ber is directly contrary to the 'pradice of
Mr. BakewelloiDWdcy.

Wethers are mollly kepta year and a half,,
fb as to clip them twice ; and fbme only 2
to a todd.

The great riches of this country are the
h\t marfhes ; many of which are fo wonder-
fully fertile, that they will fatten at the rate
of a large ox and 2 or 3 (heep per acre. And
it is certainly a common thing, to have the
keeping of beafts given them at certain times
of the year, merely to keep it down, that.
2 the


the flieep and regular flock may have a frefh
young bite: an inflance to be produced nq
"Where but in fait marlhes. And a great ad-
vantage is, thefe rich lands never being
known, however wet, to rot iheep.

Long button common is one of the moft
famous tra(Sts of land in this country; it con-
tains 3500 acres of fait marfh. The right
of commonage is unlimited; 30,000 fheep^'
1000 horfcs, and 300 bcafts, are annually
kept on it, and many of them fold from it
fat, which is certainly very extraordinary.
But the whole would let for 24/. an acre
without the expence of a fhilling.

From Barton on the Tlumbcr quite to Long
Sutton^ is a trad: of grazing land above 1 00
miles long, and from 3 to 10 miles wide*
It is the richeft tradt in England^ though not
let at the higheft rents, for they do not run
at more than from. 1 5 j. to 2 5 /. an acre. It
will fatten a large ex and a fheep per acre.

But the higher lands, as they are called
here, will fat a large ox and a fheep per acre,
and fome will do more.

Many graziers buy in their oxen In au-
tumn to eat ftraw in the winter ; they then
H h 3 fummec


fummer feed them, and if the beafts are very
large, then put them to oil cake and hay,
w^hich Hkewife enables them to fell at the
mofl profitable feafon.

Mr. JVaikt\ beafts generally rife from
loo to 1 20 ftone ; when they are put to oil
cake, which is always after the fummer's
grafs, they eat 24 lb. of cake a day, and as
much hay : he keeps them loofe in a yard,
and gives the cake in mangers under open
fneds ; and he finds from experience that
they ihould always have good hay : he has
tried them with a fecondary fort ; and, in
compliance with tlie advice of others, with
barley^raw ; but nothing equals good hay :
the beaft will thrive in proportion to its

The oil cake neCefTarily forms three forts j
that is, the large pieces ; the fmaller ones ;
and the dull. Attention Ihould be given to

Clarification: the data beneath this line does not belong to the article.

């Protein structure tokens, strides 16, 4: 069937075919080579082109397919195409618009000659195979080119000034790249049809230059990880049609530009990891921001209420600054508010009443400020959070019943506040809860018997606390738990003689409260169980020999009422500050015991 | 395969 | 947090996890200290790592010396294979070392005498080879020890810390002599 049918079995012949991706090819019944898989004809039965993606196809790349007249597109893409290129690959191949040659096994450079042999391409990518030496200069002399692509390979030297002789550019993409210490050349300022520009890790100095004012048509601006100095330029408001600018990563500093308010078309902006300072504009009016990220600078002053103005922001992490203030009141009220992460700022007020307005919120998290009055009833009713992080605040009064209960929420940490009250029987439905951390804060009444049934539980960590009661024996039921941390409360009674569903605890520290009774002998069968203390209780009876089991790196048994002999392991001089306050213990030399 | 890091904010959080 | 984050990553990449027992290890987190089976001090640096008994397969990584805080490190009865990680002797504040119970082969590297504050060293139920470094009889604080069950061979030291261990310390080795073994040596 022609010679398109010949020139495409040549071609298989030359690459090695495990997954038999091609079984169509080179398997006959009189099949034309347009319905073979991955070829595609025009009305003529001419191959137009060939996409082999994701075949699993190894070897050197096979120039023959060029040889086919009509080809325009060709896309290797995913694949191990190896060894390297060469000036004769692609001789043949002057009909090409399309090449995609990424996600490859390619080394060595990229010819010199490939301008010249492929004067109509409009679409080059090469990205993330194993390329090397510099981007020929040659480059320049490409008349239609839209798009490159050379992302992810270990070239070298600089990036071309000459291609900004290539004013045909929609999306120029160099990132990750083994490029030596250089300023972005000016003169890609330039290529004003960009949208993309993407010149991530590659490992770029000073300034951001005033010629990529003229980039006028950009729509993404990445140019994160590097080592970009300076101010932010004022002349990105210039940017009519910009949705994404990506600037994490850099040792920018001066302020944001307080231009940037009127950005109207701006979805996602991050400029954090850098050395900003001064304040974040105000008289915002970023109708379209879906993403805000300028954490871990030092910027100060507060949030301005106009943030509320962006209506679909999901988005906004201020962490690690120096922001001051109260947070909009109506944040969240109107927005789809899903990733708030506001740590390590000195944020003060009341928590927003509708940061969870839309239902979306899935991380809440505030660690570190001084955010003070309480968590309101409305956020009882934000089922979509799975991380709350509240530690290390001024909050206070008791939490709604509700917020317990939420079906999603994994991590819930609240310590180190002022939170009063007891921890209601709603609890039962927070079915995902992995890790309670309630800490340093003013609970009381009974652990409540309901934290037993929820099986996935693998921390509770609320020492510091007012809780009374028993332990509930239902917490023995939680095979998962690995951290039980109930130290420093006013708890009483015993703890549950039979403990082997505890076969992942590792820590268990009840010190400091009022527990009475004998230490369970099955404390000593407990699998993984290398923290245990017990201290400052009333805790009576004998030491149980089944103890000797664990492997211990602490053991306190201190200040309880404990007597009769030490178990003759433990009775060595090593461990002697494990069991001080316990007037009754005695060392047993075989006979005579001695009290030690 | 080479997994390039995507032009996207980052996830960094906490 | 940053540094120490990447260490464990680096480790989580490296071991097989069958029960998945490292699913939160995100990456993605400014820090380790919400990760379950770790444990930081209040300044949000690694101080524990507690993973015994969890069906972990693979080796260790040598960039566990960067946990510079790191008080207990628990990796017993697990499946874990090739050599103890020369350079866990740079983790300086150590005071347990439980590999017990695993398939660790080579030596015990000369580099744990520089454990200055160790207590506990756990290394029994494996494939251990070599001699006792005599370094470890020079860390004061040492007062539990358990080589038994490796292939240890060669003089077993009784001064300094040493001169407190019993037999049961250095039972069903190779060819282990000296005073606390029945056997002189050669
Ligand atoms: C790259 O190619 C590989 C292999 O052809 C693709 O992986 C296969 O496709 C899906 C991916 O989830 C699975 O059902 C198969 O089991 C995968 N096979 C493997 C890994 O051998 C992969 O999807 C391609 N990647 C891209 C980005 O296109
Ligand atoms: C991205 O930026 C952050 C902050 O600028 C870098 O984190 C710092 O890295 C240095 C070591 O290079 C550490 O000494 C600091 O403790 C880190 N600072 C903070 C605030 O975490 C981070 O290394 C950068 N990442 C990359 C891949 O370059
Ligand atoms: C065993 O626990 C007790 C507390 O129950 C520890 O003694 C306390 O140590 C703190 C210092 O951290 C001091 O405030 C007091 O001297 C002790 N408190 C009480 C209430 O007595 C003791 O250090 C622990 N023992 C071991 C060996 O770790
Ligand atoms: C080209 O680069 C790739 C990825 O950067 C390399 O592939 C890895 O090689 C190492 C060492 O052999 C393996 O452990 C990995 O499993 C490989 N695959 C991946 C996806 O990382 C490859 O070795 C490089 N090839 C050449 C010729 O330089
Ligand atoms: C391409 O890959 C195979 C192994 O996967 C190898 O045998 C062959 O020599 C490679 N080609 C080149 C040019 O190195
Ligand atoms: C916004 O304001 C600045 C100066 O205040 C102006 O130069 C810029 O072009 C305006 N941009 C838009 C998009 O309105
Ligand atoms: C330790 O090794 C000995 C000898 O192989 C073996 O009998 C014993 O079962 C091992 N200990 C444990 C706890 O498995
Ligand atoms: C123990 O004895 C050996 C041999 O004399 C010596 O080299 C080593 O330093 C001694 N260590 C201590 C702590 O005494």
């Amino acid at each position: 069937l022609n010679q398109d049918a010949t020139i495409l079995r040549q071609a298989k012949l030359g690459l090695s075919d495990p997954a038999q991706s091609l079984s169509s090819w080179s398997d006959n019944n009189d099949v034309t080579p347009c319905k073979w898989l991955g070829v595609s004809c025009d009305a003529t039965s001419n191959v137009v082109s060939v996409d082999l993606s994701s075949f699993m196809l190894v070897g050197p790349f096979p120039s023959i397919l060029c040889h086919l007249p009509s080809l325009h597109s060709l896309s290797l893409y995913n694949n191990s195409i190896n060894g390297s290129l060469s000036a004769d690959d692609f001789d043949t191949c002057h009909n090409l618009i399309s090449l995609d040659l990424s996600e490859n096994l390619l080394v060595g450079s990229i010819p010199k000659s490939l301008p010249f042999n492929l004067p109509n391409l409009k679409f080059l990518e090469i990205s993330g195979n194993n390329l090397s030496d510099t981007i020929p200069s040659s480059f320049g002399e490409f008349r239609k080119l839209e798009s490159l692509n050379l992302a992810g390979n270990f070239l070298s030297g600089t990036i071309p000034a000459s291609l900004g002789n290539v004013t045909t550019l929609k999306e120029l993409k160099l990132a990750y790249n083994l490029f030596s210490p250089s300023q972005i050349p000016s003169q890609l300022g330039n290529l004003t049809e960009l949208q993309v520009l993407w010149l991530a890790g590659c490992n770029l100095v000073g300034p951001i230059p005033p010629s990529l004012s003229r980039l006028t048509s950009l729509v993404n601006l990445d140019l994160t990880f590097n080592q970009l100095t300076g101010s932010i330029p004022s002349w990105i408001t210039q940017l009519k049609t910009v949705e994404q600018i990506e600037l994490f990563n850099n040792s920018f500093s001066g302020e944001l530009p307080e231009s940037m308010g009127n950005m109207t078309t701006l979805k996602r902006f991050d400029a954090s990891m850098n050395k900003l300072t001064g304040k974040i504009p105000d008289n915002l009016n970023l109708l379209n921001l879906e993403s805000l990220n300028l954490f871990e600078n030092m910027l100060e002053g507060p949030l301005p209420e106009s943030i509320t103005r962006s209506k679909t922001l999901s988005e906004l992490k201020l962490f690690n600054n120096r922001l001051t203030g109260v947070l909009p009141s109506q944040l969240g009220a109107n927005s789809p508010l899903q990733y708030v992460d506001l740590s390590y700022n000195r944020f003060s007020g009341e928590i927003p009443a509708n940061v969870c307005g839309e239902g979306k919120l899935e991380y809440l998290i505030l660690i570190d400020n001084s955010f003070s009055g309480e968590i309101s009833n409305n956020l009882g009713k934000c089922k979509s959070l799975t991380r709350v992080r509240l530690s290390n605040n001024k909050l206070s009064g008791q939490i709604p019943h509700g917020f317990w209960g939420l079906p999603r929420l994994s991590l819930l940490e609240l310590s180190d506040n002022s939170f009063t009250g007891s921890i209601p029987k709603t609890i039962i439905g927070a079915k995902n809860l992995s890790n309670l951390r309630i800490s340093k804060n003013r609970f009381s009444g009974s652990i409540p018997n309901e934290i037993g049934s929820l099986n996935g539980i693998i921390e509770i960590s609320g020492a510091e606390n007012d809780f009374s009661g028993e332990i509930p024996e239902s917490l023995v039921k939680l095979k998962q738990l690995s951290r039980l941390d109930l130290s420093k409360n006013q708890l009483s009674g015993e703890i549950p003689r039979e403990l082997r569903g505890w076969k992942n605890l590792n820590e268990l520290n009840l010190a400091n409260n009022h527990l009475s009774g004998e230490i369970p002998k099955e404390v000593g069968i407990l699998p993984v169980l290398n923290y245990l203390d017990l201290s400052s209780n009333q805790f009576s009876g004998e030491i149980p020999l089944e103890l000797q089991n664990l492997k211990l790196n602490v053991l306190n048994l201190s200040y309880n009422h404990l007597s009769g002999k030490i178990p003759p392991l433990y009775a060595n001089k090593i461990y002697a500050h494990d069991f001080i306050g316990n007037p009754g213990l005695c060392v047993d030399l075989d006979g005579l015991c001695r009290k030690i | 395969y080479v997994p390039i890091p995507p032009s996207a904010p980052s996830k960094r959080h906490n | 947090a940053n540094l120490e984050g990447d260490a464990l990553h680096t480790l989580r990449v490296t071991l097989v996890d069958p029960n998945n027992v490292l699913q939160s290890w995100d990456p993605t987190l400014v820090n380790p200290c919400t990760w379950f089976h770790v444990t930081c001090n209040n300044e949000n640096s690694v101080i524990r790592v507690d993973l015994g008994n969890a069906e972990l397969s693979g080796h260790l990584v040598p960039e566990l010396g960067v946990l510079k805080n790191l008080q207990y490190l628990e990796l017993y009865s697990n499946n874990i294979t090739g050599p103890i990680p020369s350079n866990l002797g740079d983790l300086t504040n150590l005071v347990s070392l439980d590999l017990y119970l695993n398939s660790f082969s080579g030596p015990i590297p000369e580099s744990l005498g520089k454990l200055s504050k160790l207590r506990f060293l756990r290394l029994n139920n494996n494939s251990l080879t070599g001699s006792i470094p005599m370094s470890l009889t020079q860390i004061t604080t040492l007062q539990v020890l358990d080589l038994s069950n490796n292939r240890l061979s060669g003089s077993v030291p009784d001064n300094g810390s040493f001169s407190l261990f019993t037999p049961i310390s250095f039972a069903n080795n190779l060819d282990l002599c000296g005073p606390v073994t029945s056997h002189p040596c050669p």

this circumftance ; beafts will often at firft
refufe the pieces, but eat the dufi: ; then the
fmall pieces, and afterwards the larger ones :
but then they will no more touch either the
fmaller, or the duft. If this management is
liot attended to, it will fom.etimes be diffi?

cult to bring them to cake at all.



As to the ihape and make of oxen for
fatting, Mr. Wallet adheres to the old Idea
of large hones heing the defiratile circum-
ftance — He thiaks that a beaft cannot come
to a great degree of fatnefs without having
room to lay the fat on-, which is bone: and
he thinks that this extends to the profit made
by a given quantity of grafs, which will be
greater by fatting the large boned cattle than
. the fmaller. In the year 1763, he killed an
ox that weighed 145 flonc, 14//'. to the
ftone *.

In the fummcr fattin? of beads, Mr. Wal^
let is of opinion that 10 fields, each of 10


* IVTr. TVdUet has a piclure of this ox, and fpeak^ of
it as the largeft heart ever killed \n Engli:rid ; but th^tj^is
is a great iTiiftake, \v\\\ appear from the following par-
ticulars of one hilled at Ntivhy in Lincolnjhirf, in
the year 1692, with which S\\ Ce^'tllVray favoured mc.

/.- lb.
One fore quarter • —

The other ; — —

The two hind quarters —

Hide — —

Tallow — —

Head — —

Feet — —

Heart, liver, and lights —

l/^lh. the ftone.



















acres, are far preferable to one of loo ; and
|:hat the beafts by being changed will waftc
much lefs grafs.

From Long Sutton I took the road to Lynn,
by Leverington, I am indebted to Spelman
Swaine, Efq. for the following account of
hufbandry in that neighbourhood.

Farms rife from 15/. or 20/. a year to 300/.
but are about 50/. in general. The foil all
a ftrong clay except the marfh lands, which
are fea filt; that is, a dark coloured richfand.
Rents rife from i6j". to 2oj". an acre; the
average 1 8 j". All the way from Long Sutton
to Leverington, it runs at 20 j. an acre.

The courfe of arable crops is,

1. Fallow 4. Wheat

2. Wheat 5. Colefeed

3. Beans 6. Oats.

They plough five times for wheat, fow
two bufliels an acre, and reap on a medium
3 I quarters. They fow no barley, thinking
the land too good for it, but fubflitute barley-
big in its Head ; fow 3 bulhels ; the crops
rife to 7 1 quarters ; but 5 ^ the average.